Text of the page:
The CPI in March rose 0.4% for the month and 3.5% year over year, versus estimates for a 0.3% monthly increase and 3.4% from 12 months earlier, according to economists polled by Dow Jones. Core CPI, which excludes volatile food and energy prices, accelerated 0.4% from the previous month while rising 3.8% from a year ago, compared to estimates for 0.3% and 3.7%, respectively.”

During a press conference with the Japanese prime minister, the president defended his economic plan despite the news.

“I do stand by my prediction that before the year is out, there will be a rate cut,” Mr. Biden said at a news conference alongside Prime Minister Kishida Fumio of Japan, after the two of them met at the White House.

“This may delay it a month or so — I’m not sure of that,” Mr. Biden said. “We don’t know what the Fed is going to do for certain. But look, we have dramatically reduced inflation.”

The New York Times noted that in his desperation “Mr. Biden’s comments dipped a toe into what has historically — with notable exceptions — been a taboo subject for presidents: weighing in on Fed policy. Many of Mr. Biden’s predecessors have refrained from even speculating about interest-rate decisions, citing the Fed’s independence. The president’s immediate predecessor and now re-election opponent, Donald J. Trump, broke from that history, by frequently and loudly criticizing the Fed when he was president and demanding the central bank to reduce interest rates.”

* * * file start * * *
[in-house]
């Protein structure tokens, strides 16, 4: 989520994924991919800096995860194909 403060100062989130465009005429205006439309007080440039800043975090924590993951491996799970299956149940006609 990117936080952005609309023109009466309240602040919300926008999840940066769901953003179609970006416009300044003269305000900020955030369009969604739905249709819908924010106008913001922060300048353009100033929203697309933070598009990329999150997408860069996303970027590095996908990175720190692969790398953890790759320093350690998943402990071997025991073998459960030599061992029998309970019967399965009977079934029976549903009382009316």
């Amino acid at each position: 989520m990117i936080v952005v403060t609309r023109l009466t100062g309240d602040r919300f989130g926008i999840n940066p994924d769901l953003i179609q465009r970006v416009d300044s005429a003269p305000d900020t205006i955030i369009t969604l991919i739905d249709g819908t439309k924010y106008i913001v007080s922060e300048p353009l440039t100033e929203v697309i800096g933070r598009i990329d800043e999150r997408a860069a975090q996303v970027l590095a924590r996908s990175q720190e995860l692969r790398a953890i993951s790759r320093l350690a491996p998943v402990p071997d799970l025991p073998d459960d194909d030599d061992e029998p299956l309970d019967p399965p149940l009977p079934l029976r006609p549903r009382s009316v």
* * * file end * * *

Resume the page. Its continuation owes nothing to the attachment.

Biden understands, or at least the ones handing him his notecards to read for his pre-planned questions do, that inflation and higher interest rates have made it difficult for ordinary Americans to buy a home.